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Founded in 1807, The Royal Montreal Curling Club is the oldest active athletic club in North America.
It was during the reign of King George III, when Montreal was a town of perhaps 12,000, that 20 merchants and a chaplain who liked to curl together on the ice of the St. Lawrence River, decided to form a curling club. The group met on January 22, 1807, in Gillis Tavern, where The Montreal Curling Club was born, the oldest established sports club still active in North America. It must have been cold on the ice, and matches were generally followed by good food and drink, a tradition which continues to this day.
During the next half-century several other clubs were formed and inter-club competition became fierce. Curling outdoors in Montreal winters, however, made scheduling such events dependent upon the whims of the weather, not to mention the ice companies who destroyed playing surfaces by cutting huge quantities of ice to be stored for summer use. By 1838 curlers were starting to rent warehouse space to curl under cover.
In 1860 The Montreal Curling Club moved to an indoor rink on Drummond Street, near the present site of the Mount Stephen Club. Twenty-eight years later, a lot on St. Catherine Street, between St. Mathieu and St. Marc, was purchased for construction of a new curling shed. Opened in 1889, it has remained our rink ever since. The following year we sold the portion of the land fronting on St. Catherine Street and acquired a lot on the other side of the shed, then 56 St. Luke Street (now 1850 Boulevard de Maisonneuve West), to build a club house. Designed by Hyde & Nobbs, it was opened on Christmas Eve 1892, and expanded to its present size in 1912.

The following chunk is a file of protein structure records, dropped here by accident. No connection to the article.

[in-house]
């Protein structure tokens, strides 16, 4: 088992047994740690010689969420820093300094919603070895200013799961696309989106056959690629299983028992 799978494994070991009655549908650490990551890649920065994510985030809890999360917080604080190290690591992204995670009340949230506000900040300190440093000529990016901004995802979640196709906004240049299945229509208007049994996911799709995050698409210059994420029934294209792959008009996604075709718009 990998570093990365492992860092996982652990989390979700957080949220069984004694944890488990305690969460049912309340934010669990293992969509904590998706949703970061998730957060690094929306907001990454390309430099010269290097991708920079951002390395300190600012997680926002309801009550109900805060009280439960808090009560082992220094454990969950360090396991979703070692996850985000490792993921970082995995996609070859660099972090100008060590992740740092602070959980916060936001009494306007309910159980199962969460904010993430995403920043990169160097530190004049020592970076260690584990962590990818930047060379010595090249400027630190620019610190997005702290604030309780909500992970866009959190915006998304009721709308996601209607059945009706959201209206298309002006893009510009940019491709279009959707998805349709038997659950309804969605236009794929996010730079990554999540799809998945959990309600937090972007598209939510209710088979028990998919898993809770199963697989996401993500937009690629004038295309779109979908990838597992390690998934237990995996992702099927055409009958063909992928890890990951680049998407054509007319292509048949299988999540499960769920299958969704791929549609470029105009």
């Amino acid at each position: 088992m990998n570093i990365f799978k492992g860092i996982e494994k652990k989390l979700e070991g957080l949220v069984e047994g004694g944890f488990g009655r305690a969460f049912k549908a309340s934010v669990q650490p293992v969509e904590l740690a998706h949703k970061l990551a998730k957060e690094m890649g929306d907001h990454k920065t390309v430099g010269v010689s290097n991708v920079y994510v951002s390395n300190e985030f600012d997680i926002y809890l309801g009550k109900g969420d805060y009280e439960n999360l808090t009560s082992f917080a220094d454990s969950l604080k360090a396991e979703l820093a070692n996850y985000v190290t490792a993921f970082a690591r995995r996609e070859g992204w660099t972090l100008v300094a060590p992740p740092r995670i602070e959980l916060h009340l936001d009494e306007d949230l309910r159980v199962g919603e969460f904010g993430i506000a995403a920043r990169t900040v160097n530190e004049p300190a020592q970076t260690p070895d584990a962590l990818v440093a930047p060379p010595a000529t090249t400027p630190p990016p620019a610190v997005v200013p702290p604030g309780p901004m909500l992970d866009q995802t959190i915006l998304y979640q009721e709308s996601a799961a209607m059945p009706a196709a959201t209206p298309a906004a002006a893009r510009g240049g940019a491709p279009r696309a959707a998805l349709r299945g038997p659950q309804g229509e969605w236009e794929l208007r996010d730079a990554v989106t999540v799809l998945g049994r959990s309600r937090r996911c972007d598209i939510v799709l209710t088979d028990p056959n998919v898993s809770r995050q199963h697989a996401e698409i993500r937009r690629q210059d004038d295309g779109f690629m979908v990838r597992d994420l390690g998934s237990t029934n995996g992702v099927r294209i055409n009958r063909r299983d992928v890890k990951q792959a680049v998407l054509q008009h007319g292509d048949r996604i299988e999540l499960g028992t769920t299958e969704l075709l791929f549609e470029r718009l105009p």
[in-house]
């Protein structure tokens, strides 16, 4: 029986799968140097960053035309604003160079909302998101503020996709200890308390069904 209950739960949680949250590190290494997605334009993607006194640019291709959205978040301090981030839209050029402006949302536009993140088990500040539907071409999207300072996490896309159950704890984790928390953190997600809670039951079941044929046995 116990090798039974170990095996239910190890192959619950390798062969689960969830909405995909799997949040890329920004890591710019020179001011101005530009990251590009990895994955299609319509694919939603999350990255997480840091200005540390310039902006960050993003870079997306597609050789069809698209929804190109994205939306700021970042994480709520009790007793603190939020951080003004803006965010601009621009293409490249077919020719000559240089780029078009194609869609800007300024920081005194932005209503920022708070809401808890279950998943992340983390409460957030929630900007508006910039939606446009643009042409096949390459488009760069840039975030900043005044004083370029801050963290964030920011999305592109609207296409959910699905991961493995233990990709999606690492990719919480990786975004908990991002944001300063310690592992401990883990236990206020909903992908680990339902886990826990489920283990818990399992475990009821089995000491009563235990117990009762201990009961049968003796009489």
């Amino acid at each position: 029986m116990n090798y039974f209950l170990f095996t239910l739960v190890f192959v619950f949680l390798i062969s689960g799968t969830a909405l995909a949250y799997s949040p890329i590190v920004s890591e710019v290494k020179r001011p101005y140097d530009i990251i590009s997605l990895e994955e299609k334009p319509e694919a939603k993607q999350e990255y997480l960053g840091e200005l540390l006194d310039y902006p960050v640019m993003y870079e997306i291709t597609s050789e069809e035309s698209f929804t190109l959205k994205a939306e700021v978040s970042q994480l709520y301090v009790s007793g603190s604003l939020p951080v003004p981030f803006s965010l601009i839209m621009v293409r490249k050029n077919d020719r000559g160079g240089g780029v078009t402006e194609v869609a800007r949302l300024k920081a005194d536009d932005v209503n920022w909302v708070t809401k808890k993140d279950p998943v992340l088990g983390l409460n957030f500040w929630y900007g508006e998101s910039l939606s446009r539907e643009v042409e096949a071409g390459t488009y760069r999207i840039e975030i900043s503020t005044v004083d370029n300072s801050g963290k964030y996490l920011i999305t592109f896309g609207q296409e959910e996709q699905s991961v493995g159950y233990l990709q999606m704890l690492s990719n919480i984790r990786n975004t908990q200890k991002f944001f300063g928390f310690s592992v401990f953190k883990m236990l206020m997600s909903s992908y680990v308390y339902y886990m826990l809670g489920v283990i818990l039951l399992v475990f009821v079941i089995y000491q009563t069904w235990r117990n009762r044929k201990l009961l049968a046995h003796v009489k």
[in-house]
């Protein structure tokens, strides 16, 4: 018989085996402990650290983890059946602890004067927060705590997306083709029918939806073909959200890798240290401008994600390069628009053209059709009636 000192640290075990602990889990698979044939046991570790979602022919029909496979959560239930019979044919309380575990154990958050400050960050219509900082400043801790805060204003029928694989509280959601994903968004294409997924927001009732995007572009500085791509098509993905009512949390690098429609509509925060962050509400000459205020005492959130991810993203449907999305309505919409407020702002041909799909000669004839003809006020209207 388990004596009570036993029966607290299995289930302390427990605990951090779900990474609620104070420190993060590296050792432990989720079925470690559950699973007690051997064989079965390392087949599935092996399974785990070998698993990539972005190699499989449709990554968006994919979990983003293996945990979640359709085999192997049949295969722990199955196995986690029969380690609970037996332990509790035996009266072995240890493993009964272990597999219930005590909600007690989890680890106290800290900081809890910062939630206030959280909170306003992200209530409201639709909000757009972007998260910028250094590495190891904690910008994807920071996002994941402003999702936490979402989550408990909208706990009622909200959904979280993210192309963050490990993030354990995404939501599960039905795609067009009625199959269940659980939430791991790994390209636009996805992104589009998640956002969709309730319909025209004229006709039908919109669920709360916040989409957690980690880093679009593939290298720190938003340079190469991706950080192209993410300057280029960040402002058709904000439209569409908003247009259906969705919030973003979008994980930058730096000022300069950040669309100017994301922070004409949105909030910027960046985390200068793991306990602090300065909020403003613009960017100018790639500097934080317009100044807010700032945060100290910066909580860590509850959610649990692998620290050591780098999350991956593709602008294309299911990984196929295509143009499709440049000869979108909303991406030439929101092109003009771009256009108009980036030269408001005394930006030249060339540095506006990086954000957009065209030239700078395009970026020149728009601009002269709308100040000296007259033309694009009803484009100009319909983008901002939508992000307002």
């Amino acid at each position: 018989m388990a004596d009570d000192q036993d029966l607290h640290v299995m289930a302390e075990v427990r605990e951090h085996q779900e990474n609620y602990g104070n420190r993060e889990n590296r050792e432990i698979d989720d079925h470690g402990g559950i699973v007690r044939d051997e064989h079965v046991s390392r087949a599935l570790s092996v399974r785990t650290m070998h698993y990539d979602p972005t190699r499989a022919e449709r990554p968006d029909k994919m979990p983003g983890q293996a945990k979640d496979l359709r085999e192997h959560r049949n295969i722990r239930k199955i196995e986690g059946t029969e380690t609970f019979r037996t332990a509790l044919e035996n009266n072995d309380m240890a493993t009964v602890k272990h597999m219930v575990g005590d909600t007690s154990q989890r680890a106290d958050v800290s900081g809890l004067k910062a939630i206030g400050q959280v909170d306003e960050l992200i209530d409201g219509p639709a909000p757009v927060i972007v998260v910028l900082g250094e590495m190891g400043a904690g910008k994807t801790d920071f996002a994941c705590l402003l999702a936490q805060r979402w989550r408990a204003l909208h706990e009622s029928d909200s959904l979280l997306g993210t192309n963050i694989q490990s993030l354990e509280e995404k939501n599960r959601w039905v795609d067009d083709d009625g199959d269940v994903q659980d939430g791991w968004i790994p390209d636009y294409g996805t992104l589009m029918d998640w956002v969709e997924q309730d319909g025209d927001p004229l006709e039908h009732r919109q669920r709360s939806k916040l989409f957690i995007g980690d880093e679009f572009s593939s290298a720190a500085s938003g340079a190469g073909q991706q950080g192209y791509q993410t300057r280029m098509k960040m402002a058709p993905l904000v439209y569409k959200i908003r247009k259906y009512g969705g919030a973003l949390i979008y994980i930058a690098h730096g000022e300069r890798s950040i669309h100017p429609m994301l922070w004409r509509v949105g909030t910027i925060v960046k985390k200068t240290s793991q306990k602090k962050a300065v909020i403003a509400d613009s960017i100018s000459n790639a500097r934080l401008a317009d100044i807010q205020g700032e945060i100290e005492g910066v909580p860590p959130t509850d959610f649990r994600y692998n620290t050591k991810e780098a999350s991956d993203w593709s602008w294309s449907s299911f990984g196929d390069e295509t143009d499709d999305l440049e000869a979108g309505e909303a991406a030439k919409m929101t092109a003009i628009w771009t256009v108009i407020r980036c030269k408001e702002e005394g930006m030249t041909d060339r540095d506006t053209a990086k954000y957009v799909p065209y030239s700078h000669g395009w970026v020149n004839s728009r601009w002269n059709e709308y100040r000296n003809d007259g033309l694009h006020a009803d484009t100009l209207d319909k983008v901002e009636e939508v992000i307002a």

The curling shed was built in the style of the famous Victoria Arena (where the Montreal Maroons later played hockey), on a frame of laminated wood in arched girders, permitting a large free space without pillars. It is the only known example of this type of structure still in existence. Artificial ice was added in 1928. The Guaranteed Pure Milk Company next door to the Club had a refrigeration plant and its owner was also a member. Pipes were laid from their plant to provide the brine. In 1931 we installed our own ice plant, upgraded in 2004 to the present facility.
A Royal Warrant issued on February 23, 1924, granted the Club the right to add the word "Royal" to its name. Henceforward it would be known as The Royal Montreal Curling Club.
From the beginning, curlers in Lower Canada used irons, weighing 60 to 80 lbs. Each member brought his own curling irons to the curling rink. During the 100th anniversary festivities in 1907, a special area had to be set aside for the participants' irons and the granite stones used in Upper Canada (Ontario). In Québec it was not until the 1930s that the conversion to granites really got underway. True to its traditions, The Royal Montreal Curling Club held out, refusing to change until 1943 when it purchased its first set of 42 lb. granites, the standard curling stone now in universal use.
The Guaranteed Pure Milk Company is long gone, replaced by a parking lot. Over the last 30 years, many curling clubs in Montreal and Westmount have closed their doors: Heather in 1975, followed in 1982 by Montreal Caledonia and Greystone, then St George and in 2001 Thistle. We remain the only curling club close to the downtown area still in operation, a heritage monument and, as Guy Hemmings put it, truly a shrine to curling in Canada.